A review by the DoH and the Home Office is taking place to decide whether to stop all healthcare for people illegally in the country, except for emergency access.
Think tank the Institute for Public Policy Research estimates that 390,000 people would lose access to a GP if the plan is approved. Asylum seekers were barred in 2004 from free access to secondary healthcare for long-term conditions because of concerns that people were travelling to the UK to be treated.
Liam Byrne, immigration minister, said: 'In our cross-government enforcement strategy in March, we said we would work collectively to shut down the privileges of those in Britain illegally. A review of healthcare rules was promised at the time and is now ongoing.'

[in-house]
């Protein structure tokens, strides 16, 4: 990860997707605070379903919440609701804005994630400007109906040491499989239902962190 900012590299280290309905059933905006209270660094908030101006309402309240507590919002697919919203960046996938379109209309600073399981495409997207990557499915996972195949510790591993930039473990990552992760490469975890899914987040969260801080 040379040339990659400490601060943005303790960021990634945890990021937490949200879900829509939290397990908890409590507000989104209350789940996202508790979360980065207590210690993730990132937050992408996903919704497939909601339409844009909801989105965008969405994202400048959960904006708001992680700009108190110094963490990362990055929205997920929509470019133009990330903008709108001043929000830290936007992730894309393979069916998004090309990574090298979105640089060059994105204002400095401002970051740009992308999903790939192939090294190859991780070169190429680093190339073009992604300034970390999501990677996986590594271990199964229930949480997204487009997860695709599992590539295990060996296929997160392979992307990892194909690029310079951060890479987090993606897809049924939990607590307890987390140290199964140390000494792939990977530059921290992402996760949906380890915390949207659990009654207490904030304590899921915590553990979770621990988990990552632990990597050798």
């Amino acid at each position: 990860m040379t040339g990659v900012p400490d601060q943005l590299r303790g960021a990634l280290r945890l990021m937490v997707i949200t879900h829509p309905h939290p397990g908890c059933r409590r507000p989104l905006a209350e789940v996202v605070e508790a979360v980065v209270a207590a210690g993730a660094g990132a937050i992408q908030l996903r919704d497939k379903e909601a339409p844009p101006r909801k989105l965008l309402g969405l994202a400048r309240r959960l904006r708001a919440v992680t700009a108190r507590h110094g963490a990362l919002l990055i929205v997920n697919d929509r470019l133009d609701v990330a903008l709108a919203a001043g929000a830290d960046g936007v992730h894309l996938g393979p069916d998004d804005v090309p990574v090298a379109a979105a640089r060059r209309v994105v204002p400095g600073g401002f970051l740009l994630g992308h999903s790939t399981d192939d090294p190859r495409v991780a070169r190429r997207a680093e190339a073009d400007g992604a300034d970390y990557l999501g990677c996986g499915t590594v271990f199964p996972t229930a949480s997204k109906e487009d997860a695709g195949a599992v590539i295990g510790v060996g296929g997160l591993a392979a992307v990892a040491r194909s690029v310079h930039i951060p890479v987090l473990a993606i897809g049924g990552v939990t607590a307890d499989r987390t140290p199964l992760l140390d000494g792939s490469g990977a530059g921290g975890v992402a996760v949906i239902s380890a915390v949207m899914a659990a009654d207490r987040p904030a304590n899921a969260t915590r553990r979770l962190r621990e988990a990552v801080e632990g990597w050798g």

Dr Richard Vautrey, deputy chairman of the GPC, said: 'I would be very concerned if any barriers were placed in the way of primary care to anyone.
'We have a responsibility to provide professional care to all those in the country, particularly the most vulnerable.
'We don't want to have a situation where we have a group of people effectively destitute on the streets without access to the most basic healthcare.'
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